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If we were having coffee, I would be out of sorts and once we got settled and comfy, I would probably start telling you about my favorite aunt, Joy.

When I was little, around four, my uncle who lived with us, got a new girlfriend that lived down the street from us. He met her when my mom sent him to Maio’s Market, on the corner, for a dinner ingredient. When we walked by the house where Joy lived, she was outside. That was the beginning of a year sixty year marriage. He brought her to the house to meet us and to meet my mom. My mom was ten years older than my uncle and had practically raised him as she cared for him when my grandmother was at work. So she was very protective of her little brother. Aunt Joy and my mom didn’t get along at first and even once they came to appreciate each other and truly care for one another, there were some rough times, mostly due to “boundaries” perceived and real.

I felt a special bond with her, even in the early days. My middle name is Joy and when I found out that her real name was not Joy, I asked her why she used that as her name. She answered that she hated her given name, Jovita. And one day, while washing dishes as part of her chores, she looked at the bottle of dish washing liquid and decided she would from then on be called Joy, like the soap.

I really liked Aunt Joy. I would go visit her, even before they were married. And I kind of shadowed her when she came to visit my uncle. Later, she took very good care of us, driving across town when my mother was in the hospital and I was having a lot of pain. She helped me and brought medicine and stayed until I felt better and my brothers were home from school.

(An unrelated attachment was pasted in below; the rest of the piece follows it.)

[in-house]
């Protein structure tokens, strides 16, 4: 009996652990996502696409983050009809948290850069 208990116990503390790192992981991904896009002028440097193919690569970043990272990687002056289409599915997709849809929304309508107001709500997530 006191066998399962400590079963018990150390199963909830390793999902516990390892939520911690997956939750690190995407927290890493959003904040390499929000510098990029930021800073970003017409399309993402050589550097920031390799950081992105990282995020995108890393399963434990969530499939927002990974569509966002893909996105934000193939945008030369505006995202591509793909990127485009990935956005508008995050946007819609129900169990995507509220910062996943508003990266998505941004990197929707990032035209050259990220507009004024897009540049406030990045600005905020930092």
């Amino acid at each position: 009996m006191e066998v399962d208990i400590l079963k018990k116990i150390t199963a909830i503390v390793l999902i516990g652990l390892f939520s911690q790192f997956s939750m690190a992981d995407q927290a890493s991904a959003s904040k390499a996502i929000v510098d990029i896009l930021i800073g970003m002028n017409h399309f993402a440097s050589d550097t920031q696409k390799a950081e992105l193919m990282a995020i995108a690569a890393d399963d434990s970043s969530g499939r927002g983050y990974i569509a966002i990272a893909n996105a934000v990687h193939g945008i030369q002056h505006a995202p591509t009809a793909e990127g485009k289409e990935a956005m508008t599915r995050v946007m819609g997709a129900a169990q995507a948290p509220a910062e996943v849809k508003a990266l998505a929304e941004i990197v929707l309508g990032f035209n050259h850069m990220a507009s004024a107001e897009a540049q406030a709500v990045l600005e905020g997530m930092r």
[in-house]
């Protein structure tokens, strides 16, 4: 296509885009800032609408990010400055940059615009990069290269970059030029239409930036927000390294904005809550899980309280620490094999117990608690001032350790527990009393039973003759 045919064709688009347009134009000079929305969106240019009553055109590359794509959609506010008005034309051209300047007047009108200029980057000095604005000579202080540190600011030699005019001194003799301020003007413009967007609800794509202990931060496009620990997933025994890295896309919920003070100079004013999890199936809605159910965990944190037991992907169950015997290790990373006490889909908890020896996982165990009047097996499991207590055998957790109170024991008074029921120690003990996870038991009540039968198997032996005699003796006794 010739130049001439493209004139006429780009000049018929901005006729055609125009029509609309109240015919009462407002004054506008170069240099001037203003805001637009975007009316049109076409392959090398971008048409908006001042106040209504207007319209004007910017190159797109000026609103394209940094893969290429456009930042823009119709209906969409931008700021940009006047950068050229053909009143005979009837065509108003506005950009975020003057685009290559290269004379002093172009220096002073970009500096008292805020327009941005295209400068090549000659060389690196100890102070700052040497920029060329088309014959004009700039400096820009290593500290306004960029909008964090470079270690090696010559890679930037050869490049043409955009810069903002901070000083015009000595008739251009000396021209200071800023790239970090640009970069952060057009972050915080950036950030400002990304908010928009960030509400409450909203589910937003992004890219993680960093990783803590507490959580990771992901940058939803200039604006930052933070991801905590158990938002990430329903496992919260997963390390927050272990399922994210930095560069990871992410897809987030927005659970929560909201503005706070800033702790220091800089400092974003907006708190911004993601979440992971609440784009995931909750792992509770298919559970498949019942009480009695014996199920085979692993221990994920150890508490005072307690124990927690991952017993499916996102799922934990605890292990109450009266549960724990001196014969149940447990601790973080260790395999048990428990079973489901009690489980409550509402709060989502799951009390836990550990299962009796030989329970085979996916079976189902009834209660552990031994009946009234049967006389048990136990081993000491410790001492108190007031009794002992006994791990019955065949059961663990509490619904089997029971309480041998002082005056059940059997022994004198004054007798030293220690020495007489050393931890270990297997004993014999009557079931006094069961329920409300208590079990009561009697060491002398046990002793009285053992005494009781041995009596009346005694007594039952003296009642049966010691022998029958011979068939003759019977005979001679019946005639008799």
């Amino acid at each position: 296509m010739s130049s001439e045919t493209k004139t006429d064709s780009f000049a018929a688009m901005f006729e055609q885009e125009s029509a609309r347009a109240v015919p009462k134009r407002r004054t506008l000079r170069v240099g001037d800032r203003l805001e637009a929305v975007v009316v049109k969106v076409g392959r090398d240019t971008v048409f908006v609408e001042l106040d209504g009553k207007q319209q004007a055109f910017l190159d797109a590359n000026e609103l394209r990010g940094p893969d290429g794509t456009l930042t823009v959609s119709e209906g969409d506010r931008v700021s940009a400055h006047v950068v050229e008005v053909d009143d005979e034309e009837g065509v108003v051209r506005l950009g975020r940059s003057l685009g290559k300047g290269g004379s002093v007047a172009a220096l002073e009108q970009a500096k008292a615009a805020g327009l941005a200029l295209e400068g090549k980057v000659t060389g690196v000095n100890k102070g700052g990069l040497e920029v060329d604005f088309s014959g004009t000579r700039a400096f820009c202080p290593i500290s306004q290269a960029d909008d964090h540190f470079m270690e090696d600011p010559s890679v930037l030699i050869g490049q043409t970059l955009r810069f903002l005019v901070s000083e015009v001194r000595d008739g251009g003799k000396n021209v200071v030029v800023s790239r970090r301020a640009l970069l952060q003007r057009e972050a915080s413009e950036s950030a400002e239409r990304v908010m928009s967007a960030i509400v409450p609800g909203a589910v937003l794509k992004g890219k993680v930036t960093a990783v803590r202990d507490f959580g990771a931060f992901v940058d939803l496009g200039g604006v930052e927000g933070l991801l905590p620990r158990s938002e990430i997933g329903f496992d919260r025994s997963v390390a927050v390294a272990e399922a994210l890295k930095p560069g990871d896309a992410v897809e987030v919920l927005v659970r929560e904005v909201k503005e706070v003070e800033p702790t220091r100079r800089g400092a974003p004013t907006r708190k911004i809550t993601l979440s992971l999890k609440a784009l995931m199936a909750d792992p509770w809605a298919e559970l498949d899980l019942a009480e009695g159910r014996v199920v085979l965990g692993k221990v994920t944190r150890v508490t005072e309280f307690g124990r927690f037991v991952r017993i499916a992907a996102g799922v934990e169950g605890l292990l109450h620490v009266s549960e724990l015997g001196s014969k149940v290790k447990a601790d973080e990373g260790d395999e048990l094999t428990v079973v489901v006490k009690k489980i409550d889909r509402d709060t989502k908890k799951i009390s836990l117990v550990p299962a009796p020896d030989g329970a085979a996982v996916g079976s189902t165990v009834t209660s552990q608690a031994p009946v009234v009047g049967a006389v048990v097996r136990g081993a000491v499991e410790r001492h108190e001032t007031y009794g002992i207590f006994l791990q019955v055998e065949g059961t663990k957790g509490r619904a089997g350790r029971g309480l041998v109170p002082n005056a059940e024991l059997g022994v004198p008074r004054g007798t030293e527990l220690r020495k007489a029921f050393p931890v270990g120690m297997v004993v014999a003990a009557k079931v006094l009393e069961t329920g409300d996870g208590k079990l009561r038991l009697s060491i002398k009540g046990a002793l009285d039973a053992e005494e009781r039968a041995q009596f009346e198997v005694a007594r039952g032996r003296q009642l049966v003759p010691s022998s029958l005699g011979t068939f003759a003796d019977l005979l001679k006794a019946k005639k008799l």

When I went to college and my parents moved from San Jose in California to Orange County, I spent a lot of time with my aunt. They lived about a half hour from Palo Alto where I attended college. I spent weekends with them and holidays. That’s when she taught me one of the most important things in my life. Volunteering. I went along with her to deliver cupcakes or cookies to my cousins’ classrooms for their parties. I learned about Girl Scouts and Cub Scouts and going on field trips with the kids’ classes. I went along with her to help at church craft fairs and other fundraisers. I asked her once why she did all of that. My mom hadn’t done any of that so it seemed different to me. She explained that we always have a duty to help out whenever we can, especially with schools and youth groups and churches because they don’t have a lot of money or a lot of help. That stayed with me and when I became a mom, I started volunteering as soon as my kids got to pre-school. I never stopped. Class mom, field trip chaperone, den mother for Cub Scouts, troop leader for Girl Scouts. Fundraising chair at the elementary school. PTA president. Foundation President. I still volunteer (well not since the pandemic shut everything and everyone down last March) at the grandkids’ schools.

She taught me so much. She was like a second mom. I’ve always thought of her as one of the five most influential people in my life.

She died yesterday.

I am deeply saddened. I cannot be there to honor her or memorialize her as I am very high risk and not vaccinated yet. It would be too big of a risk. And then there is the money involved. So I can’t. Instead, I will share with others, as I’ve shared here with you. I’ll continue to sip my tea and think about her and just talk to her spirit.

For more #weekendcoffeeshare posts, please visit Natalie the Explorer and, if you are so inclined, please write your own coffee share post and link up here.

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